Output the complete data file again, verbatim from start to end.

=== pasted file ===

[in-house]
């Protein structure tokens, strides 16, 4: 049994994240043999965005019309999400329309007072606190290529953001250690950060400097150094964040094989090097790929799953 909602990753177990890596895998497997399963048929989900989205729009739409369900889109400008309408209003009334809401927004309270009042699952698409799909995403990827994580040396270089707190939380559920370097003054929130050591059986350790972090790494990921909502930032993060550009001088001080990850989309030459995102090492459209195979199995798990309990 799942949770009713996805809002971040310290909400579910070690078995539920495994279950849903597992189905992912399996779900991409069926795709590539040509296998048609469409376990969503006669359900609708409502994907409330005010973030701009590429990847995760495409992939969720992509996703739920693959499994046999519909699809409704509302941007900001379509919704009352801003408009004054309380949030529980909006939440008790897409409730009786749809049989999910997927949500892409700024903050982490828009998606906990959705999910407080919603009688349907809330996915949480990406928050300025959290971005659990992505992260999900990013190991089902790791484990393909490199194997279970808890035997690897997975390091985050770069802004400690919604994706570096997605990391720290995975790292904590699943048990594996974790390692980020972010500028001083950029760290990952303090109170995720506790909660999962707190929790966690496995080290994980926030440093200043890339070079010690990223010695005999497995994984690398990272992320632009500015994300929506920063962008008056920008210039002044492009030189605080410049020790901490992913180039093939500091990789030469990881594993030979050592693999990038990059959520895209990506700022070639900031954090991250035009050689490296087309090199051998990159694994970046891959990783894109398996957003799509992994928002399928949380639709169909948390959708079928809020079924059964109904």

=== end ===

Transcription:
[in-house]
């Protein structure tokens, strides 16, 4: 049994994240043999965005019309999400329309007072606190290529953001250690950060400097150094964040094989090097790929799953 909602990753177990890596895998497997399963048929989900989205729009739409369900889109400008309408209003009334809401927004309270009042699952698409799909995403990827994580040396270089707190939380559920370097003054929130050591059986350790972090790494990921909502930032993060550009001088001080990850989309030459995102090492459209195979199995798990309990 799942949770009713996805809002971040310290909400579910070690078995539920495994279950849903597992189905992912399996779900991409069926795709590539040509296998048609469409376990969503006669359900609708409502994907409330005010973030701009590429990847995760495409992939969720992509996703739920693959499994046999519909699809409704509302941007900001379509919704009352801003408009004054309380949030529980909006939440008790897409409730009786749809049989999910997927949500892409700024903050982490828009998606906990959705999910407080919603009688349907809330996915949480990406928050300025959290971005659990992505992260999900990013190991089902790791484990393909490199194997279970808890035997690897997975390091985050770069802004400690919604994706570096997605990391720290995975790292904590699943048990594996974790390692980020972010500028001083950029760290990952303090109170995720506790909660999962707190929790966690496995080290994980926030440093200043890339070079010690990223010695005999497995994984690398990272992320632009500015994300929506920063962008008056920008210039002044492009030189605080410049020790901490992913180039093939500091990789030469990881594993030979050592693999990038990059959520895209990506700022070639900031954090991250035009050689490296087309090199051998990159694994970046891959990783894109398996957003799509992994928002399928949380639709169909948390959708079928809020079924059964109904």